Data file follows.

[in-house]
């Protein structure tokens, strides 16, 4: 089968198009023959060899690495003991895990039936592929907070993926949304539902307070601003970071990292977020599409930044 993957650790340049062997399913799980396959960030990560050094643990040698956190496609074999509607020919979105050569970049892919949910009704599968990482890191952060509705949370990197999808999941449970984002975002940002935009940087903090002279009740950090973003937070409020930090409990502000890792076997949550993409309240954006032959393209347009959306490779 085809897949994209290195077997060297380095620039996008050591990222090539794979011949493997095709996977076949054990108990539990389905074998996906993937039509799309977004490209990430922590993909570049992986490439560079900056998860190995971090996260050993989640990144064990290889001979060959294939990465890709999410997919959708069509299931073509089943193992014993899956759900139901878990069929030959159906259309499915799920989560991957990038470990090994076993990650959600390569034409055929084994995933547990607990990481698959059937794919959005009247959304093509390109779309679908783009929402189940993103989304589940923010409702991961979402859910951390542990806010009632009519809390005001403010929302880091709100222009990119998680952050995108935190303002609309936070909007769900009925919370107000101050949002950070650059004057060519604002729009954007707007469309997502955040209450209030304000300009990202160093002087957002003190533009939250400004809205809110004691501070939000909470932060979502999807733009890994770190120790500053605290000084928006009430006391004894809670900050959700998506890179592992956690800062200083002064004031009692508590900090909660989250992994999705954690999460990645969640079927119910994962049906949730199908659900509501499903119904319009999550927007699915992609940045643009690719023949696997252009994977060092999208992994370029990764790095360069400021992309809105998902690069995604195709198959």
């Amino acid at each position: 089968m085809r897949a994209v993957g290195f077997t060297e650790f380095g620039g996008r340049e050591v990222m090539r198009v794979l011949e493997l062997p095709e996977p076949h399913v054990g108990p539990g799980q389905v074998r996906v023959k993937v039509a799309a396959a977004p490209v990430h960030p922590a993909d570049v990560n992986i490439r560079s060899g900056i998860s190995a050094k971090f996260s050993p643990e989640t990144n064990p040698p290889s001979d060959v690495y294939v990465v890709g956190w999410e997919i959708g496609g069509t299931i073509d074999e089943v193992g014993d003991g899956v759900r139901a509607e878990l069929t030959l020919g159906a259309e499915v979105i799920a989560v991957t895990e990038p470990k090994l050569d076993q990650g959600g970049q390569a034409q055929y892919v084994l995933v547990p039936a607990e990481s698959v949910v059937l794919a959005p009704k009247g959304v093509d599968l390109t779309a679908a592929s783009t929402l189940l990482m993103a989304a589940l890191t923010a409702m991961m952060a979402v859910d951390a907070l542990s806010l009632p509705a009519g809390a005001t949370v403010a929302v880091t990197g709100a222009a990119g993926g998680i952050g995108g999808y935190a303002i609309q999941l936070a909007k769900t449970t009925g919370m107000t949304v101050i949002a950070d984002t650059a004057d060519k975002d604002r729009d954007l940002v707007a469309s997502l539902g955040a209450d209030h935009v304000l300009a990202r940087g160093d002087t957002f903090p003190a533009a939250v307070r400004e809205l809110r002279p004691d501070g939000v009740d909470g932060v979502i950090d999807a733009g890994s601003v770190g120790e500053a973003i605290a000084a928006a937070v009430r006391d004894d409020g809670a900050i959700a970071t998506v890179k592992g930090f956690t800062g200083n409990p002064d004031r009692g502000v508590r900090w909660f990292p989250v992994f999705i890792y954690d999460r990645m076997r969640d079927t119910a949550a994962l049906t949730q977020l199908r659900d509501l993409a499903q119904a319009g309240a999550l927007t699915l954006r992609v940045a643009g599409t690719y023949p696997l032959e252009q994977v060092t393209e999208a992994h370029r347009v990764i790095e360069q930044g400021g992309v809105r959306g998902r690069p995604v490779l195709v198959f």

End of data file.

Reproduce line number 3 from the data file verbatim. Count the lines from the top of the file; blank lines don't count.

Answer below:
């Amino acid at each position: 089968m085809r897949a994209v993957g290195f077997t060297e650790f380095g620039g996008r340049e050591v990222m090539r198009v794979l011949e493997l062997p095709e996977p076949h399913v054990g108990p539990g799980q389905v074998r996906v023959k993937v039509a799309a396959a977004p490209v990430h960030p922590a993909d570049v990560n992986i490439r560079s060899g900056i998860s190995a050094k971090f996260s050993p643990e989640t990144n064990p040698p290889s001979d060959v690495y294939v990465v890709g956190w999410e997919i959708g496609g069509t299931i073509d074999e089943v193992g014993d003991g899956v759900r139901a509607e878990l069929t030959l020919g159906a259309e499915v979105i799920a989560v991957t895990e990038p470990k090994l050569d076993q990650g959600g970049q390569a034409q055929y892919v084994l995933v547990p039936a607990e990481s698959v949910v059937l794919a959005p009704k009247g959304v093509d599968l390109t779309a679908a592929s783009t929402l189940l990482m993103a989304a589940l890191t923010a409702m991961m952060a979402v859910d951390a907070l542990s806010l009632p509705a009519g809390a005001t949370v403010a929302v880091t990197g709100a222009a990119g993926g998680i952050g995108g999808y935190a303002i609309q999941l936070a909007k769900t449970t009925g919370m107000t949304v101050i949002a950070d984002t650059a004057d060519k975002d604002r729009d954007l940002v707007a469309s997502l539902g955040a209450d209030h935009v304000l300009a990202r940087g160093d002087t957002f903090p003190a533009a939250v307070r400004e809205l809110r002279p004691d501070g939000v009740d909470g932060v979502i950090d999807a733009g890994s601003v770190g120790e500053a973003i605290a000084a928006a937070v009430r006391d004894d409020g809670a900050i959700a970071t998506v890179k592992g930090f956690t800062g200083n409990p002064d004031r009692g502000v508590r900090w909660f990292p989250v992994f999705i890792y954690d999460r990645m076997r969640d079927t119910a949550a994962l049906t949730q977020l199908r659900d509501l993409a499903q119904a319009g309240a999550l927007t699915l954006r992609v940045a643009g599409t690719y023949p696997l032959e252009q994977v060092t393209e999208a992994h370029r347009v990764i790095e360069q930044g400021g992309v809105r959306g998902r690069p995604v490779l195709v198959f």